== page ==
With rising costs of healthcare and increasingly constrained resources, the need for assessment of clinical and economic outcomes of a novel intervention is readily apparent. While other cost-effectiveness analyses of antimicrobial catheters have been reported, many studies have methodologic issues limiting internal validity and, in many cases, external validity. These issues were summarized in a recent review by the authors of the present study [14,15]. Halton and colleagues are to be commended for their careful consideration of estimates of costs, effectiveness and the exploration of uncertainty, all critical elements of a cost-effectiveness analysis. Because the results of cost-effectiveness analyses are very sensitive to the choice of inputs, the source of the estimates should be clearly outlined, as has been done for this study.
The authors chose a broad healthcare perspective for this study, expressed health outcomes in quality-adjusted life years and used detailed previously published costing studies to obtain costs . Key assumptions of the base-case scenario included an overall incidence of catheter-related BSI of 2.5%, a 1.06 relative risk of catheter-related BSI mortality, and an excess length of stay of 2.4 intensive care unit days and 7.5 general ward days. Extensive sensitivity analyses were undertaken varying several parameters to explore uncertainty. Overall the authors found that the minocycline–rifampin-coated catheters dominated the other types of catheters. Fifteen infections could be avoided compared with the uncoated catheters, and 1.6 quality-adjusted life years per 1,000 catheters placed were generated. The cost saving realized with this approach was AUS$130,000 per 1,000 catheters. There was, however, considerable uncertainty especially when attributable mortality was considered to be low and the baseline infection rates were low.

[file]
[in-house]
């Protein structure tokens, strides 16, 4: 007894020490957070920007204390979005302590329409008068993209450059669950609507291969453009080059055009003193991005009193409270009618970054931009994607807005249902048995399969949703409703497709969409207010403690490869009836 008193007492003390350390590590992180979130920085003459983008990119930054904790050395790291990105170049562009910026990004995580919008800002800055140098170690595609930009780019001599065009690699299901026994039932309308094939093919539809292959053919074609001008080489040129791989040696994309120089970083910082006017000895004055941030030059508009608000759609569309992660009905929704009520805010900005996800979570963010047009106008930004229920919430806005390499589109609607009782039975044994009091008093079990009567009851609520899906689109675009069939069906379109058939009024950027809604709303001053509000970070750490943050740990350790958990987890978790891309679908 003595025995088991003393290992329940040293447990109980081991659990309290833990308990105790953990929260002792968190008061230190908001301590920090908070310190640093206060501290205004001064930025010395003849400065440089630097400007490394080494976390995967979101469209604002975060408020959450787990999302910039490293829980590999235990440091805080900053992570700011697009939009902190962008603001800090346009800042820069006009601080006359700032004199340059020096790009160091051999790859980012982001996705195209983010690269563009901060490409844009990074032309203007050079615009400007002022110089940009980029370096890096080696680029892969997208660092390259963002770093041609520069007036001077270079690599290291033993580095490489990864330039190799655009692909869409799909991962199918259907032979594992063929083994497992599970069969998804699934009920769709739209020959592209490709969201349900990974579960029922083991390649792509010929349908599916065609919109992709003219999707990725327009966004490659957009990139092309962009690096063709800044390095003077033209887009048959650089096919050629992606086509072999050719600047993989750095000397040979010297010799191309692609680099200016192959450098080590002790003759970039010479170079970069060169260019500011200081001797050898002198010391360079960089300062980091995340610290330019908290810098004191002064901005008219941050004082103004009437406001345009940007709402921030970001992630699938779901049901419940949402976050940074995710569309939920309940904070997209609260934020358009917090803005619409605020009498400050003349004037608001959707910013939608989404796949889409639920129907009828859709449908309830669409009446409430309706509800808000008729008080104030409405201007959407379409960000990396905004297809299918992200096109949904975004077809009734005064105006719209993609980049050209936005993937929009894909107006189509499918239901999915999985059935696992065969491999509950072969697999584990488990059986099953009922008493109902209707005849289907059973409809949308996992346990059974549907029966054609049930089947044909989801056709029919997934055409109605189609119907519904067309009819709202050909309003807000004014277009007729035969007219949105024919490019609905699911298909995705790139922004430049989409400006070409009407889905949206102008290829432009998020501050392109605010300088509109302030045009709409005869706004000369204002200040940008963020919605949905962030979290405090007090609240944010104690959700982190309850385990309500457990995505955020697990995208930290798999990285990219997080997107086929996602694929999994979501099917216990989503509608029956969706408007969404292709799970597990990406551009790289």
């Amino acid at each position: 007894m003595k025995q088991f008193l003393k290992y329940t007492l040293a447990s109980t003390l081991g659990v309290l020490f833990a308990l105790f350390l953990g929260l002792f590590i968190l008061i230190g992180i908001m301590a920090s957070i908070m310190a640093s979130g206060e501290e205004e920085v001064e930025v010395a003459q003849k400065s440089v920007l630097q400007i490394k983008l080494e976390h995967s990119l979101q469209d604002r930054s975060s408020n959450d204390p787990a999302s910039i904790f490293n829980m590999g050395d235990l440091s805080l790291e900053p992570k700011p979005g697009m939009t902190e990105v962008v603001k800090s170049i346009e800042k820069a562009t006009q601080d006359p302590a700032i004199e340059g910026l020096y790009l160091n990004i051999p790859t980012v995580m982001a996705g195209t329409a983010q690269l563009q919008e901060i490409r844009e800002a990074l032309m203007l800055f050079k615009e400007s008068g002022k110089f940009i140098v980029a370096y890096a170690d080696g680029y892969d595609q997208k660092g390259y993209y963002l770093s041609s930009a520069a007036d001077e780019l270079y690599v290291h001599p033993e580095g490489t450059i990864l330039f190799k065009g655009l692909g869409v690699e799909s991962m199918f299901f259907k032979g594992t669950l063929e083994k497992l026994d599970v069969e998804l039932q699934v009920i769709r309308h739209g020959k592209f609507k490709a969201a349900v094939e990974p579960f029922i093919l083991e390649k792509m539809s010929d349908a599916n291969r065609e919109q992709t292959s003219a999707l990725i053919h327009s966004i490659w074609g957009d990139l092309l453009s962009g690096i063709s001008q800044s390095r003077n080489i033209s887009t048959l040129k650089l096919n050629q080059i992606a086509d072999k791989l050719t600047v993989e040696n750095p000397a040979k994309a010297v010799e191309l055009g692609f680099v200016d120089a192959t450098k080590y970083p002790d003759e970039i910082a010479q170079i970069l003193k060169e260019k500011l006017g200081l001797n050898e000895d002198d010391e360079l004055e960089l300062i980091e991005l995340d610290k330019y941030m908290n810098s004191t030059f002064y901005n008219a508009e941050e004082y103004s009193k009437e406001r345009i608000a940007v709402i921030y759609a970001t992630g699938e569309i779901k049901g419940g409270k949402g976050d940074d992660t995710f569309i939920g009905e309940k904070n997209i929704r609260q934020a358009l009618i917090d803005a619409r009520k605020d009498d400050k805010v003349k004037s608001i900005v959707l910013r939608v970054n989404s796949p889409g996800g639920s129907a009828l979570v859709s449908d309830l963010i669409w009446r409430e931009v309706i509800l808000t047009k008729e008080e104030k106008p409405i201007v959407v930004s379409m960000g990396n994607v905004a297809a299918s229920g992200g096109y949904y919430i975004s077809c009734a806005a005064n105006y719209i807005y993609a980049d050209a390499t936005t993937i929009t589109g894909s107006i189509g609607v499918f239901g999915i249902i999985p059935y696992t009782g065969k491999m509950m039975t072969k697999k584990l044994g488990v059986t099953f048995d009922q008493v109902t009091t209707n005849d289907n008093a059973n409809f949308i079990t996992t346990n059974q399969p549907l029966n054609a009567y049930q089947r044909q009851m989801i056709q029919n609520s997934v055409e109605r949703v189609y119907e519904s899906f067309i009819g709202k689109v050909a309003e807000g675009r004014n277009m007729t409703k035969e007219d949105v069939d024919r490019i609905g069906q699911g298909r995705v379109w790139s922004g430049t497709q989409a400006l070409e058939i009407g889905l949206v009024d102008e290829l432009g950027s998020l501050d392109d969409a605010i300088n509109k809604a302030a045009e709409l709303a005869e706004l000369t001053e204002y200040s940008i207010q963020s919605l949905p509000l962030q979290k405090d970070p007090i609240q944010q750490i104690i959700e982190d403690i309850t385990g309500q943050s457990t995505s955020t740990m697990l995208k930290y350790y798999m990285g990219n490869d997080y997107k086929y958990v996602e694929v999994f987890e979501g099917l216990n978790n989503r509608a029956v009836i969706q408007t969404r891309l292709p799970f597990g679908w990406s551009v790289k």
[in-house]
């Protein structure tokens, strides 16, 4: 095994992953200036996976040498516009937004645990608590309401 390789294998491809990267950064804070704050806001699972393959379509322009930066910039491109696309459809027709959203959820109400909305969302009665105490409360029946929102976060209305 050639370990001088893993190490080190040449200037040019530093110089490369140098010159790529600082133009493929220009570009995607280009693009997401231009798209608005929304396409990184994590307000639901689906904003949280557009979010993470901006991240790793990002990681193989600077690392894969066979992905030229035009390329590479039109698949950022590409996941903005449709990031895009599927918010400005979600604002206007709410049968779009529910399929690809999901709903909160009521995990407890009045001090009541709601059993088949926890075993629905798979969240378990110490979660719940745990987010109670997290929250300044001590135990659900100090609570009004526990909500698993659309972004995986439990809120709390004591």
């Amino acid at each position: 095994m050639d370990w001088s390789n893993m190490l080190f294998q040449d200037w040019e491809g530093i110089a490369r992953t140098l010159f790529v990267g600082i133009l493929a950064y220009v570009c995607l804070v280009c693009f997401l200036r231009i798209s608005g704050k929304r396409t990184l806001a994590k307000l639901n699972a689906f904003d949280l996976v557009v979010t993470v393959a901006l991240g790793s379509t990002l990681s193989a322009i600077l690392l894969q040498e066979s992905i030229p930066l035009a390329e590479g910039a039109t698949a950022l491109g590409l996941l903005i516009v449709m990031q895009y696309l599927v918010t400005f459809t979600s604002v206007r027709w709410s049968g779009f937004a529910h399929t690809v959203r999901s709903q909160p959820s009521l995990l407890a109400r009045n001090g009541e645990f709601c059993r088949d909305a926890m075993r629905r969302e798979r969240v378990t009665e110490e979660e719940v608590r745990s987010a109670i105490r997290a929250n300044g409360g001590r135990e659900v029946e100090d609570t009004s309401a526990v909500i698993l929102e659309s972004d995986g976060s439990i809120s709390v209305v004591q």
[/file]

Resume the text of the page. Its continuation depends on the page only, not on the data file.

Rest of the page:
The findings of Halton and colleagues' study should be interpreted in the context of its limitations . The authors assumed that infection control practices were optimal in the intensive care unit, the causative microorganism was not taken into account when obtaining costs, and additional interventions that are commonly part of catheter infection-prevention approaches, such as the catheter bundle or education of healthcare providers, were not compared with antimicrobial-impregnated catheters.
Halton and colleagues add to the growing body of literature in infection control that incorporates assessments of economic evaluation to guide optimal allocation of constrained resources. Ultimately however, institutions must weigh several factors – including rates of catheter-related BSI at baseline, costs of treating the infection, the proportion of patients requiring central venous catheters, the duration of catheterization and the use of other preventive measures that may reduce the risk of infection, such as the catheter infection-prevention bundle, to decide whether the juice is worth the squeeze. Future research should examine the comparative effectiveness of the impregnated catheters with other measures that have recently been shown to reduce the risk of infection, such as chlorhexidine-impregnated sponge dressings .
BSI: bloodstream infection.
The author declares that they have no competing interests.
See related research by Halton et al., http://ccforum.com/content/13/2/R35